New Recruiting Roles: The Candidate Experience Manager

candidate-experience-managerWANTED: Individuals with a passion for finding ways to delight job candidates at every stage of the hiring process.

Key responsibilities include: Walking in a candidate’s shoes to understand the process from an applicant’s perspective; delivering a consistent, transparent candidate experience from start to finish; communicating with and responding to candidates quickly and at regular intervals; soliciting feedback from candidates about their experience; and implementing changes based on candidate responses to improve the process.

In case you missed it, the recruiting industry has undergone an evolution, especially when it comes to connecting with candidates. Gone is the dismissive “Don’t call us, we’ll call you” mentality of yesteryear. No longer do recruiters simply find candidates, line them up for interviews with hiring managers and then walk away from the process. Now, recruiters are focusing on maintaining a line of communication with candidates through every phase of hiring, from discovery to application to interview to job offer or rejection.

Certainly, the rise in mobile communications and social media as well as improvements in recruitment technology have made this an easier task for recruiters to manage. But there’s another trend that is driving this transformation in how the recruitment function undertakes its mission: More companies have come to realize that, just as the customer is king when it comes to a company’s bottom line, so too is the candidate when it comes to hiring the best people. 

More than just a buzzword, the “candidate experience” is causing a major shift in how recruiting gets done. The reason for this increasing focus on the candidate experience is simple – people talk. And, the worse an experience is, the more people tend to talk about it. According to corporate consulting firm CEB, 33% of candidates that have a bad experience will share that news with friends and 12% will talk about it through their social media accounts. Sites like Glassdoor provide more outlets for candidates to talk about their hiring experiences, both good and bad.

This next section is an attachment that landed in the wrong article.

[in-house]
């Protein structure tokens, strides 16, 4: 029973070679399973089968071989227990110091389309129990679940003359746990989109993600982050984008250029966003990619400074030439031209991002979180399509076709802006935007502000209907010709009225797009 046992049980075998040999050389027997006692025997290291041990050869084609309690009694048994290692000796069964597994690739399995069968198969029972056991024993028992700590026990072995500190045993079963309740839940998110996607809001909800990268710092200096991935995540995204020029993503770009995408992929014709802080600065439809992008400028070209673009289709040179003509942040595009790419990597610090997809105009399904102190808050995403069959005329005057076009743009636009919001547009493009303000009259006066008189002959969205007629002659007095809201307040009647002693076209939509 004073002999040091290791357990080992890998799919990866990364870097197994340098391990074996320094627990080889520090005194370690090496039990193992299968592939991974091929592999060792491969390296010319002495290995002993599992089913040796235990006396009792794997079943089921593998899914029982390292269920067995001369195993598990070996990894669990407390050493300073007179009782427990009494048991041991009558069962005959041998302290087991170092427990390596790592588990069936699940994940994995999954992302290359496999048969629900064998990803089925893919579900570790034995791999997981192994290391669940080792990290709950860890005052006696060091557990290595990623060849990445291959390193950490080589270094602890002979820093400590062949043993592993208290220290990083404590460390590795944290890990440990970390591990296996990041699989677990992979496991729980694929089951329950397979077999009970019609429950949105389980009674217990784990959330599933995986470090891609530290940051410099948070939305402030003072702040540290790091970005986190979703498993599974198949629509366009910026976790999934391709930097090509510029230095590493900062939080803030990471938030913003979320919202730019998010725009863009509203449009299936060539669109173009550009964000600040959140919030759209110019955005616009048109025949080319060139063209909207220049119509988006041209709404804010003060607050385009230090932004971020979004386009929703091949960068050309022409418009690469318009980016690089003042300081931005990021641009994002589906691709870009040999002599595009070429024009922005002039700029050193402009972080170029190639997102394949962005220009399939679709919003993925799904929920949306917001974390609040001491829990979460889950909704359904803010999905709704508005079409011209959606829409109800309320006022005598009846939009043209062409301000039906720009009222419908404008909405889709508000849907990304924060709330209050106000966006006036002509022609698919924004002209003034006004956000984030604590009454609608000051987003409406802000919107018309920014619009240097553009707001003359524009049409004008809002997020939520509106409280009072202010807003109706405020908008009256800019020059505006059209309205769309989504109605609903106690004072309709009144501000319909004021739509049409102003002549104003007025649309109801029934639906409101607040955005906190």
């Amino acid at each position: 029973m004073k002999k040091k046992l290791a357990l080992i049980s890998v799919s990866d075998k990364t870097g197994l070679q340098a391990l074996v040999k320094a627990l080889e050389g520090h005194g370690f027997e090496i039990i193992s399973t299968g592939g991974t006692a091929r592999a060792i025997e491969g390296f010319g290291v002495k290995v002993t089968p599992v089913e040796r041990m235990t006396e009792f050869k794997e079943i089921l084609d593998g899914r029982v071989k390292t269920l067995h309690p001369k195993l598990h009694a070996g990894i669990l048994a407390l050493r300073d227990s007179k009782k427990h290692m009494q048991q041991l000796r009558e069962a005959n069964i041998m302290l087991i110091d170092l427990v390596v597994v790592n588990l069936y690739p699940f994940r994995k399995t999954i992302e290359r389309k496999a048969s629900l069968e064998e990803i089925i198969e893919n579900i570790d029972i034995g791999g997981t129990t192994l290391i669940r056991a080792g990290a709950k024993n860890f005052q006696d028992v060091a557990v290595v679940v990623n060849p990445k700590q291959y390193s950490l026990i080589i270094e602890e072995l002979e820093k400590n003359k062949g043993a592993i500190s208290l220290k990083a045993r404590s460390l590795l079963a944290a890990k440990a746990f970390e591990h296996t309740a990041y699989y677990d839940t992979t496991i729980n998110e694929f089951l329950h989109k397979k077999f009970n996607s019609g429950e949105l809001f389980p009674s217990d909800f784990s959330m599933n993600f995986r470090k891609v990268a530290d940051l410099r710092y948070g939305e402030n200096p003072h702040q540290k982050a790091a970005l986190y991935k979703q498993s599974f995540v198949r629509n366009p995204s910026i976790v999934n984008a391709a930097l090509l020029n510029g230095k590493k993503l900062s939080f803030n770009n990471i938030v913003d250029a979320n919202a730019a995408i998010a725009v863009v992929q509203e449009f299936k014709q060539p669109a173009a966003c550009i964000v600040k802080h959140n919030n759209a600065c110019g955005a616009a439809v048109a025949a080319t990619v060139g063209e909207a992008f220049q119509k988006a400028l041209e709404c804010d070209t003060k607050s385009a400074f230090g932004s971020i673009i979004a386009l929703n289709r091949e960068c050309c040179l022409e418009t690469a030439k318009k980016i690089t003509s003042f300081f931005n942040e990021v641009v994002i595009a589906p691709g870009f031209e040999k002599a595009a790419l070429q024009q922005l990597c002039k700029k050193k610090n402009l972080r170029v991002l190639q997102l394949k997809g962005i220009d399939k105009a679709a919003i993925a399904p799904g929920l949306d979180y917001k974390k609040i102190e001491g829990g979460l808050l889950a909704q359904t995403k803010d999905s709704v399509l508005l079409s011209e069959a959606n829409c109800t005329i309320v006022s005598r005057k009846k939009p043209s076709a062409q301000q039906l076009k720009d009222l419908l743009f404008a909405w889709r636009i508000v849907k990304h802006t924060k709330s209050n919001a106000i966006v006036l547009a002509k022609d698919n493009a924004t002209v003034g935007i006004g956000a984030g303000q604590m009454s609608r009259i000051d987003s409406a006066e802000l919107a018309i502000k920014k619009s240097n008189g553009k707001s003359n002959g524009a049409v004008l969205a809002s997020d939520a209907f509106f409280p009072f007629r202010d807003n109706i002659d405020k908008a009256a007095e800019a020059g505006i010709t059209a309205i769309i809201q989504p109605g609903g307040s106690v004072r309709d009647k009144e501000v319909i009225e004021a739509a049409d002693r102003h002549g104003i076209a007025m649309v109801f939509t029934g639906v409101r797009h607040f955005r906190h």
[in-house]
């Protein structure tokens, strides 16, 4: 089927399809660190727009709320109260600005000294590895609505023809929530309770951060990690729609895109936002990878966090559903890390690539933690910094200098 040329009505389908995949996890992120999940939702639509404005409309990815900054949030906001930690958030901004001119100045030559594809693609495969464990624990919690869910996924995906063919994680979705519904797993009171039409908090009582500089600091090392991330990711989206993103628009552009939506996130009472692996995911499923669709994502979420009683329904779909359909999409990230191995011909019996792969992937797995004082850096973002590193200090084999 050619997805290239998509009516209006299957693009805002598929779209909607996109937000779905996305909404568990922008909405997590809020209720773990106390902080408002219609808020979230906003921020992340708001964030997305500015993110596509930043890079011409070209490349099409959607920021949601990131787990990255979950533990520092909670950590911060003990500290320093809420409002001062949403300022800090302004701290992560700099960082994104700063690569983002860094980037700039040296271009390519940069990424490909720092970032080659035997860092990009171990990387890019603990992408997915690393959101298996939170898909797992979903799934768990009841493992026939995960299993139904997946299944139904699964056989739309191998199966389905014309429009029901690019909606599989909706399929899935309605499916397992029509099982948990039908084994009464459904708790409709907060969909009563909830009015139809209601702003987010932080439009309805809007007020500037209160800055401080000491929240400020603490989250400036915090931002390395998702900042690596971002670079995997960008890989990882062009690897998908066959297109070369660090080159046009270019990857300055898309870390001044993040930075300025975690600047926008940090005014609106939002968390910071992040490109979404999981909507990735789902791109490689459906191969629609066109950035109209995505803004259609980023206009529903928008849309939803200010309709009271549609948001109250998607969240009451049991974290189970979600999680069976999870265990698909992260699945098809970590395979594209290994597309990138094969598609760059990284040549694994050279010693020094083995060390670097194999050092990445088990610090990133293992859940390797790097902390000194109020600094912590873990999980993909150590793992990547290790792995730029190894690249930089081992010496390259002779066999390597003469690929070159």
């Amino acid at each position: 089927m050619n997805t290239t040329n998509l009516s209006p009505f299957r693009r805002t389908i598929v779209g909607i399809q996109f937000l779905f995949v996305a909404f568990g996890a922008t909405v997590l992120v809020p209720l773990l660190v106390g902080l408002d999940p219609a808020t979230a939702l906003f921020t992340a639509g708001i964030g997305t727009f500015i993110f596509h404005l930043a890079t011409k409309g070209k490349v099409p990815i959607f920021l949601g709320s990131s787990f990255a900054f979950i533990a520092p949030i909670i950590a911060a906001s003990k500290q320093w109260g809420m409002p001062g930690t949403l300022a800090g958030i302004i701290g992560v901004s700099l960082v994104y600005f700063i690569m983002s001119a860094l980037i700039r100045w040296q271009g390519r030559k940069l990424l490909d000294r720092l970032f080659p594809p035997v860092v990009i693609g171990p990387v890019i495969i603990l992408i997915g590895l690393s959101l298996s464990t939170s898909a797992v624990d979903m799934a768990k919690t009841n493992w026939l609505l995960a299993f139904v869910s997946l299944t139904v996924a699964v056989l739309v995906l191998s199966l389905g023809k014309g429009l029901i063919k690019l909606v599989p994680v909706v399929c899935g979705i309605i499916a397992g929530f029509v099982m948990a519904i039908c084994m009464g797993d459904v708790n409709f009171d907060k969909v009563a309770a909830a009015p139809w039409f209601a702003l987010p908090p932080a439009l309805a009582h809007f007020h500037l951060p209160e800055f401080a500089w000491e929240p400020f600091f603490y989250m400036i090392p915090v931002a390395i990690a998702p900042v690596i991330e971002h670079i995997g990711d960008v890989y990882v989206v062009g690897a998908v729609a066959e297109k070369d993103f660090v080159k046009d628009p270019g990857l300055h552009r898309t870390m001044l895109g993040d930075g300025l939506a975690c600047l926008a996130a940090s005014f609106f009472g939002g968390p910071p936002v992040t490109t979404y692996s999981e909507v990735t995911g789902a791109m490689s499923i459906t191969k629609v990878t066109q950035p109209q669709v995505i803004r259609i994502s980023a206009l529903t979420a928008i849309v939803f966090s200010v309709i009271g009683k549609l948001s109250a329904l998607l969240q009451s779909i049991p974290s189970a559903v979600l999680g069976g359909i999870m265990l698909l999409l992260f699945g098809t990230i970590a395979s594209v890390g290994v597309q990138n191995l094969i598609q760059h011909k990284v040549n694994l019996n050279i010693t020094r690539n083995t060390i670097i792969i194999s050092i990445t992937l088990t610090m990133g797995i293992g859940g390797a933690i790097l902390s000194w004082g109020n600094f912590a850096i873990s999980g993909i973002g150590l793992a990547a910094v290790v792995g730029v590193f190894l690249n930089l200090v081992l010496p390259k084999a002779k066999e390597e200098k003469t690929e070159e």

Even after companies have come to appreciate the importance of the candidate experience to improve their hiring practices, however, they find themselves facing another challenge: recruiters are busy people. The typical recruiter’s day is already filled with a multitude of tasks – scouring the applicant tracking system (ATS) for candidates, talking to hiring managers about their positions, placing ads on job boards, scheduling and conducting interviews, following up with candidates – the list goes on.

While advancements in recruitment technology have enhanced a recruiter’s ability to reach out to candidates more regularly, opportunities for candidate engagement can still fall through the cracks. That’s why more organizations are beginning to turn to a new breed of recruiter – the candidate experience manager. 

A quick search on LinkedIn and Monster brings up a number of talent acquisition positions with “candidate experience” not just in the job description but also in the position’s title. Companies from Amazon to American Airlines are bringing on individuals dedicated to elevating their hiring processes from ho-hum to extraordinary. Medallia even has an entire team looking at ways to improve the candidate journey. Working hand in hand with recruiters and hiring managers, these professionals are tasked with ensuring that all candidates – hired or not – have a positive experience with the company.

Critical to this role (and mentioned in the key responsibilities above) is providing feedback to the candidate after a rejection. According to LinkedIn’s 2015 Talent Trends survey, 94% of candidates want to hear why they were or were not selected, yet only 41% report that they typically receive that feedback. Since the hiring process may be the first experience that a candidate has with a company, a candidate experience manager can make sure that communications are not only timely but also specific and helpful for each individual. As a result, even the candidates who were rejected are left with a positive impression and are more likely to apply for another position in the future.As companies continue to struggle to establish a strong employer brand that will help them attract and hire the right talent, we predict that the role of candidate experience manager will play a larger role in the future. As an adjunct to the overall recruiting function, these individuals are helping to transform the hiring process and give candidates the transparent, optimized experience they deserve.

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Candidate Experience